As far as free financial services go, Google Finance is a bit of a latecomer, often seen compared to its chief rivals in Yahoo Finance and Microsoft Network (MSN) Money. Here are some things that Google's stock service does well and not-so-well against its competitors.
If it's from Google, it's free -- Like most of Google's other services, Google Finance is free to use.
Simple is best -- While Google Finance's charts and stock quotes aren't as detail-heavy as those on other financial websites, they're a lot easier to read and work with as a result.
On-target stats -- In general, Google Finance's stock quotes are slightly more accurate and timely than those on other free financial sites, though none of these websites are perfect in that regard.
Who's looking for your business? -- One unique thing that Google Finance brings to the table is the power of Google's search engine. By searching "Domestic Trends", you can see what businesses and sectors people are interested in by how many times they've shown up on Google Search lately.
Take your finances wherever you go -- Google Finance allows you to save a version of your financial portfolio to your computer, allowing you to take it almost anywhere that you need it, even in a place where you can't get an Internet connection.
You might be a little late to the party -- One of the drawbacks of Google Finance being a free-to-use website is that not all of its information is updated in real time; some of it usually updates once every 20 minutes or so. This makes it a little less reliable if you're trying to track stock quotes that fluctuate frequently.
Interface is a tad cluttered -- Some people point out that Google Finance's interface is overly simple. While some people like this, others say that it makes Google Finance more difficult to navigate than some of its competitors that have more user-friendly designs (like those that attempt to mimic newspapers).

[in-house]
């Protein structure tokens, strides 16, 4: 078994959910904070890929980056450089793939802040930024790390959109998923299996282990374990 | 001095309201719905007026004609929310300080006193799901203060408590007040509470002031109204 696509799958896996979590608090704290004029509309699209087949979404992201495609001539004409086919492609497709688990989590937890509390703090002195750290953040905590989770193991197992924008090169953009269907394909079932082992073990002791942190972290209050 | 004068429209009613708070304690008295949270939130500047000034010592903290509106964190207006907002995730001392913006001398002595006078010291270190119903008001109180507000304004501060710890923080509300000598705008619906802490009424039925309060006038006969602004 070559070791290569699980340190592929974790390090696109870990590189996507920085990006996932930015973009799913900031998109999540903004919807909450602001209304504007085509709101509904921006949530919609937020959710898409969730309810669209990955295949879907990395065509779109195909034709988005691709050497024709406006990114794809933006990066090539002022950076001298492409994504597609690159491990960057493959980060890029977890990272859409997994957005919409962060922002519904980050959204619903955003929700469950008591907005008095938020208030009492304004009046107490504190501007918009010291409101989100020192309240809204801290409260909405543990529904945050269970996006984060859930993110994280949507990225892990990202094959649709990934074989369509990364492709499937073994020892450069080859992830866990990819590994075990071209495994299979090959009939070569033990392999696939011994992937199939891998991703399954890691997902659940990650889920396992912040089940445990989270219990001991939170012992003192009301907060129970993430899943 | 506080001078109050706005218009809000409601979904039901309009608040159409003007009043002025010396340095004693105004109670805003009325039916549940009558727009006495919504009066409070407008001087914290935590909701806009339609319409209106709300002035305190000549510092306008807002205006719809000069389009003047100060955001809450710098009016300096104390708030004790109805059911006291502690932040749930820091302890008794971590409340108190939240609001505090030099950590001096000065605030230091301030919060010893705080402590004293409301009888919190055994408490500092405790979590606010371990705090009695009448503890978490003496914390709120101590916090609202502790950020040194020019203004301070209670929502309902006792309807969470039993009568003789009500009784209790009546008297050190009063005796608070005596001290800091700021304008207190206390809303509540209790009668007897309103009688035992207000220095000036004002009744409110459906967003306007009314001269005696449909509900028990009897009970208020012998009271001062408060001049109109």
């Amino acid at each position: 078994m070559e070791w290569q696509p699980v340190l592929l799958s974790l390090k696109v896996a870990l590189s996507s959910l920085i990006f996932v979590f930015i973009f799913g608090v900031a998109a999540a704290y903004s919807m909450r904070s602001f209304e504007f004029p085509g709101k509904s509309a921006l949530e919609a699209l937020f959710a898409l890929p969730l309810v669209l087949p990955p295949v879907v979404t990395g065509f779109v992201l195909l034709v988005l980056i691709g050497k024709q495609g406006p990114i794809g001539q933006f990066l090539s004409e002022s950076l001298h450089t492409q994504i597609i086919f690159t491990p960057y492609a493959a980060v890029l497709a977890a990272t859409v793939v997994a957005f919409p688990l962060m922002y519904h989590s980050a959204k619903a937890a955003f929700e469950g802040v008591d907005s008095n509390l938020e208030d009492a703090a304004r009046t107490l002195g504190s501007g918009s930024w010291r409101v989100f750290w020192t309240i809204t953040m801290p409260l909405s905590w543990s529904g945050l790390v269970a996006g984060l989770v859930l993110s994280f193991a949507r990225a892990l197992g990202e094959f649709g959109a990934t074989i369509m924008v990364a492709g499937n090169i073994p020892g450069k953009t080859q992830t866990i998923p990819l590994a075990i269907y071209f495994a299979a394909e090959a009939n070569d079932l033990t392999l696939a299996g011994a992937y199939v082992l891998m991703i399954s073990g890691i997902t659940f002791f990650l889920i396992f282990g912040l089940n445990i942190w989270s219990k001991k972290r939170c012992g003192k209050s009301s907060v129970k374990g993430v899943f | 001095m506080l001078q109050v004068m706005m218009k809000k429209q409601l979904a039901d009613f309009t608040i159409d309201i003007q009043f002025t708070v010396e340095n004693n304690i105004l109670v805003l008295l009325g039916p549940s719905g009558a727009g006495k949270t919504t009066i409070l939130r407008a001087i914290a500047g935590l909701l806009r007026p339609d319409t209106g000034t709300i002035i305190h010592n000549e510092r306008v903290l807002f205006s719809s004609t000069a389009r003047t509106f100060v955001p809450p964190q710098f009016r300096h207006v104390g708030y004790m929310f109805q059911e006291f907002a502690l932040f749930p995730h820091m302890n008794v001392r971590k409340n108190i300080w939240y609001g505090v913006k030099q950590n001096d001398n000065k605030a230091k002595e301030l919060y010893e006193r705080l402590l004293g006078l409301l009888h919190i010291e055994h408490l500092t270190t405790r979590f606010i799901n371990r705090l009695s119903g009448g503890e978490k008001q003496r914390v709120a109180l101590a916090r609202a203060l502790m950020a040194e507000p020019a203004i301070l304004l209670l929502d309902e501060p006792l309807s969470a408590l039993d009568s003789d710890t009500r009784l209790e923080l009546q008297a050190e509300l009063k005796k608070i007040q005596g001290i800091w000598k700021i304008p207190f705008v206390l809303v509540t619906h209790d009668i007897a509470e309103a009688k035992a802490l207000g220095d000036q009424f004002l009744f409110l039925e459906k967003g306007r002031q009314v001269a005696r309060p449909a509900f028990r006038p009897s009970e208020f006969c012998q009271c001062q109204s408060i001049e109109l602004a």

Expect to click around a lot -- Stock quotes on Google Finance are usually just a series of individual pages with links to other information, unlike its competitors, who may be more comprehensive in terms of the types of stock information they put on a page.
Google Finance is like many of Google's other services: it does what you need it to do quickly, efficiently, and for free. Its interface is simple and easy to use, if lacking in detail. It allows you to check what (kinds of) businesses people are searching for, and allows you to take your stock portfolio wherever you go without needing an Internet connection. Its information is also a little bit more reliable than that of its competitors.
One of its two main drawbacks is that its charts and company (stock) information aren't as detailed as they are on some of its competitors' websites. Its other main drawback is that, as a free service, not all of its market information is updated in real time. This can make a critical difference in the case of some stock quotes that fluctuate frequently.
Overall, Google Finance is good for quick market updates, quick company (stock) information searches, and a bit of popularity information that you can't get anywhere else. If you're looking for more detail or accuracy, though, consider using one of Google Finance's rival free services, or look into a paid financial management service.
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